Moments of Vision, A Poem by Andrew Thornton-Norris

daffodil Andrew Thornton-Norris offers readers his new poem, Moments of Vision, along with an explanation of its composition. An Englishman based in the west of England, whose work is admired and published on both sides of the Atlantic, Andrew teaches literature and poetry at Pontifex.University.

Andrew wrote an earlier blog posting called 'Redeeming Romanticism' by which he meant raising the purpose, or end of the genre to something higher, what it ought to be. In this poem he gives an example of what he was describing. I find it fascinating how he brings modern ideas of form into what has at its heart a traditional structure.

Moments of Vision

1. The Apophatic (After T.E. Hulme)

O moon hanging there not lighting up The darkness but just leaving it obscure, Reflecting light that's hidden for a time: You are the blessed sacrament that shines Upon the darkness of their majesty.

2. Helen's Face

The female body is the battlefield In the war that's taking place between The Word, the world, the devil and the flesh: The judgement cast upon it, lust that it Betrays and crimes that are committed there.

3. The Hymn of the Nuptial Mystery

In intimate relation we are in Eternal intimate relationship Within our souls and beating in our hearts The passion of transcendent being back Together that we thought we'd left behind.

4. Lent

The Forty Days and Forty Nights is when God's Kingdom is the desert where we meet Him in the hidden fasting and the prayer That separates us from the world outside And brings us to the peace of penitence.

5. Dead Souls

All beauty's holy and eternal and Destroyed by commodification, Which brings it back to dust in an Embittered fall from heaven earthward but The hope of faith is in the Death of God.

6. The Flower Bed

When I went back to the place where I Had slept and saw the mess of lying there I felt forboding of the grave and rushed To get away but now I see perhaps One heaven sent and love to contemplate.

7. WWW

When the whole world and all its life And history is here to hand and at The touch or click upon a button then The only way to turn to get away Is inwards, walk into the world within.

8. Sapperton Tunnel

Between the catchment of the Severn and The Thames, the way of life is different, The valley sides that crumble down into The houses flowing streamward down below, Suggestive of the valley of the Wye.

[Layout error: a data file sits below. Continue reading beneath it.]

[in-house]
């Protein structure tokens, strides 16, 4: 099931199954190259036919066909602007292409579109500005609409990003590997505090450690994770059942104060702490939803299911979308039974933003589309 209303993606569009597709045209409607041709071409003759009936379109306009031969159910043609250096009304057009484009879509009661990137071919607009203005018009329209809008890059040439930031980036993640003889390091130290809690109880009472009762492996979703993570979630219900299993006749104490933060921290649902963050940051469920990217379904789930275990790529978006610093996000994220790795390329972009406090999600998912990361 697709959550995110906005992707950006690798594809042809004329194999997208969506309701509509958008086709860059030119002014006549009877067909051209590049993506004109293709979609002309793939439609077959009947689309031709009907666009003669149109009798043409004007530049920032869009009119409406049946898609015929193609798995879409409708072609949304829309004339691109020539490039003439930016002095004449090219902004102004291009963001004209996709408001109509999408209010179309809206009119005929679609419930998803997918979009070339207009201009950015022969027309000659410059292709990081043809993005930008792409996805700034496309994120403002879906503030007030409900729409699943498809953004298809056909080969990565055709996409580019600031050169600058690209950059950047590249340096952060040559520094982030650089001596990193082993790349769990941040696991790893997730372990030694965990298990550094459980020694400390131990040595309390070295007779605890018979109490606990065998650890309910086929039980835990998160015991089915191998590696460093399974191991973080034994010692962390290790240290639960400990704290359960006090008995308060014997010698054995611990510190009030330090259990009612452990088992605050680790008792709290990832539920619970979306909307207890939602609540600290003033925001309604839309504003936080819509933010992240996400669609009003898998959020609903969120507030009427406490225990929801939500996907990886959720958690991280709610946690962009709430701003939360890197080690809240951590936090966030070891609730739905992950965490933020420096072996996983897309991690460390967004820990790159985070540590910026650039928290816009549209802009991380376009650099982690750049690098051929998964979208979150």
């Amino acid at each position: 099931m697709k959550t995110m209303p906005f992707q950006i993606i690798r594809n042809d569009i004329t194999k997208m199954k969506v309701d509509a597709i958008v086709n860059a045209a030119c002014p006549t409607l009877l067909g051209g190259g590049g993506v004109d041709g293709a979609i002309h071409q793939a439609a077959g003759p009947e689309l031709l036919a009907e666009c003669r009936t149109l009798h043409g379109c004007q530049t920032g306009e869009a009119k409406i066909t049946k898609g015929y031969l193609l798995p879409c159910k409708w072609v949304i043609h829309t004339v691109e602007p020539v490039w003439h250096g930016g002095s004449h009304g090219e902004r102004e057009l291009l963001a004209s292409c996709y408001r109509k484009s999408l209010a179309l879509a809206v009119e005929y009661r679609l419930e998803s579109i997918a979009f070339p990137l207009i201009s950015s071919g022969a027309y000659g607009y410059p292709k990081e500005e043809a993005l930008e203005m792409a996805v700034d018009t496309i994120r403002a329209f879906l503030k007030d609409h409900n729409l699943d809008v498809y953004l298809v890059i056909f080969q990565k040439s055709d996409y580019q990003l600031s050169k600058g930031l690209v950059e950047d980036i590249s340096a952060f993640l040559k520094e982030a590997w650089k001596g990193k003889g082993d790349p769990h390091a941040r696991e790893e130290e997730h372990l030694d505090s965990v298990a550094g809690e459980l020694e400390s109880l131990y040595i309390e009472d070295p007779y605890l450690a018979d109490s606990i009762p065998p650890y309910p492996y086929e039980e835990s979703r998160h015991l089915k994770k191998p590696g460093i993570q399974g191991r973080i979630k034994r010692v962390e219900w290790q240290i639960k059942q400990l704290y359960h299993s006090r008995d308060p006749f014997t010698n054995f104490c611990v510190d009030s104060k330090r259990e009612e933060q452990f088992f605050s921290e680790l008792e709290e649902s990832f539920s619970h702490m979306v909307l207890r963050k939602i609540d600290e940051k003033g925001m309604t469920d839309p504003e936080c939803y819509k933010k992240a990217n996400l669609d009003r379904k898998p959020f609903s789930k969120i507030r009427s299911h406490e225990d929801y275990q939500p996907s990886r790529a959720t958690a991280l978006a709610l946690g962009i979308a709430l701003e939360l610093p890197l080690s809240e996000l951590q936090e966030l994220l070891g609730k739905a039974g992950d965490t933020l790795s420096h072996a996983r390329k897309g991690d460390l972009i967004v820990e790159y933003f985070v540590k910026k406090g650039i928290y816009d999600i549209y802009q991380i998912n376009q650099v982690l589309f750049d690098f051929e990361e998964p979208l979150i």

9. The Passion of the Lord is the Birth of Love

As fires from tiny flames great cities fell My love for you began with just a glance A word and then the conflagration grew Until the world was all aflame like stars That fall from skies above into our hearts.

10. The Walled Garden

Narcissus, yellow archangel, and then, Because of sympathetic magic, so Called lungwort: metaphysicians of the spring; But why are winter snowdrops purest white, O winter what has happened to your sting?

Brief note for students

This poem deals again with the subject of central concern to me: the deepest longings of the human heart, for love, joy, and peace for example, their frustrations, and how these experiences are most perfectly responded to, of any available belief system, by Catholicism. Its form is ten titled sentences of blank verse or unrhymed iambic pentameter. I chose this form because this is roughly how the ideas for the individual stanzas came to me as a group all around the same time. The idea of collage, or collection of disparate elements arranged around an overall theme rather than a logical narrative or argumentative structure is a modernist technique employed in other arts as well. Here it is combined with the most traditional form of English verse. The overall title is from a collection of poems published by Thomas Hardy in 1917.He is the last representative of a peculiarly English late-Romanticism, described as the last words of a dying protestantism by John Powell Ward in his book, The English Line. That line begins with Milton and only Philip Larkin was to attempt its resuscitation, describing himself as an "Anglican atheist". In Catholic terms, the title represents the moments of vision or contemplation when the pure of heart see God. It is therefore an attempt to redeem the Romantic form and subject through re-establishing the proper relationship of art to religion that I described in the last post.